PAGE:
|Geology of the County
In Wayne County, water is obtained from consolidated sedimentary rocks of Mississippian and Pennsylvanian age, and from unconsolidated sediments of Quaternary age. Geologists call the oldest rocks found at the surface in Wayne County the Fort Payne Formation. This Mississippian formation was deposited in warm seas 350 million years ago. The Mississippian sandstones and siltstones are the result of a great influx of mud, silts, and sands brought in by rivers and streams from uplands many miles away and deposited as a great delta. At the end of the Mississippian, 320 million years ago, the seas receded and sediments of the Pennsylvanian Period were deposited. The warm climate of the Pennsylvanian allowed extensive forests to grow and great coastal swamps to form at the edges of water bodies. Marine waters advanced and receded many times, which produced many layers of sandstone, shale, and coal. Vegetation of all sorts fell into the water and was buried under blankets of sediments, which over long geologic time were compressed into coal. The nonvegetative sediments such as sand, clay, and silt were compressed into sandstone and shale. Over the last million years, unconsolidated Quaternary sediments have been deposited along the larger streams and rivers.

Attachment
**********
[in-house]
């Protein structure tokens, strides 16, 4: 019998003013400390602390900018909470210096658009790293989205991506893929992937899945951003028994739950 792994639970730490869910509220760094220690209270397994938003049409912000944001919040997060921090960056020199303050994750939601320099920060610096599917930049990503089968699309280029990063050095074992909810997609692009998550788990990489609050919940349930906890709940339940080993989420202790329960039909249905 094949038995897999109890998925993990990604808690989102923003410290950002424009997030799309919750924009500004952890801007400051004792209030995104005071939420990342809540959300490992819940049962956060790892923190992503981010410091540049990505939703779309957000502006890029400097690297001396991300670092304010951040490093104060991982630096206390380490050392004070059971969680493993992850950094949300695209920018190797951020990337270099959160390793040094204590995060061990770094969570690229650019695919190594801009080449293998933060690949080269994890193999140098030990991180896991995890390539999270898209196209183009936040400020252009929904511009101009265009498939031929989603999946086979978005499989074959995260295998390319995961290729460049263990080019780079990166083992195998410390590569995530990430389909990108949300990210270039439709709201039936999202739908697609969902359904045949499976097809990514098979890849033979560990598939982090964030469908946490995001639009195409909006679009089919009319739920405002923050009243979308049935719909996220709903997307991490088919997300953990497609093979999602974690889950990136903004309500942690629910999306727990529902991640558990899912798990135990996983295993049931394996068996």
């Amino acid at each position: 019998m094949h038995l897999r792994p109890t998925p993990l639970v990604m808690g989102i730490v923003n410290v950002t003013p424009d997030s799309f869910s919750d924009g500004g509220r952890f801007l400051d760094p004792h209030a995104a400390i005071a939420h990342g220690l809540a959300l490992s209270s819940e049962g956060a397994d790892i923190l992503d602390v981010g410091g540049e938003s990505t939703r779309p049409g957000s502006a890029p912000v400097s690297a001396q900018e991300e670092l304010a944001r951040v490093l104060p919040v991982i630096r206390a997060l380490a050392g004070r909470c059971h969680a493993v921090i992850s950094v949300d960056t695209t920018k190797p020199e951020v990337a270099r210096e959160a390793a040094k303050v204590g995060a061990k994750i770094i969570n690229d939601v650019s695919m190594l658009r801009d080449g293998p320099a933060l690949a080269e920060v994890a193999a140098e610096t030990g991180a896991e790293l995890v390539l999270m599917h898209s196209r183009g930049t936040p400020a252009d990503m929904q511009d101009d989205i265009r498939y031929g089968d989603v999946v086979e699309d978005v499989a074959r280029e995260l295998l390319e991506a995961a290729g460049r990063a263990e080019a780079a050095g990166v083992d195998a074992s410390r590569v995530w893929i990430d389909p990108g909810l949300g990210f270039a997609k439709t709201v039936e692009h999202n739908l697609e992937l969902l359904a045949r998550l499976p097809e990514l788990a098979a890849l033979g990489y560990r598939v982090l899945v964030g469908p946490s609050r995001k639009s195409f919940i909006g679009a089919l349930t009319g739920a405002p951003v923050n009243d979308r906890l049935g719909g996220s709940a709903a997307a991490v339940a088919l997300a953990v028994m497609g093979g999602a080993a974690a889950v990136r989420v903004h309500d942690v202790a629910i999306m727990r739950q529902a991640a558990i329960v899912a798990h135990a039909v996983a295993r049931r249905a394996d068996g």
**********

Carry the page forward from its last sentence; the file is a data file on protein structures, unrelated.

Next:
Geologic Formations in the County
Coals, sandstones, and shales
For more information, see the definitions of geologic terms and rock descriptions, a geologic map of the county, a summary of the geology of Kentucky, and a discussion of fossils and prehistoric life in Kentucky.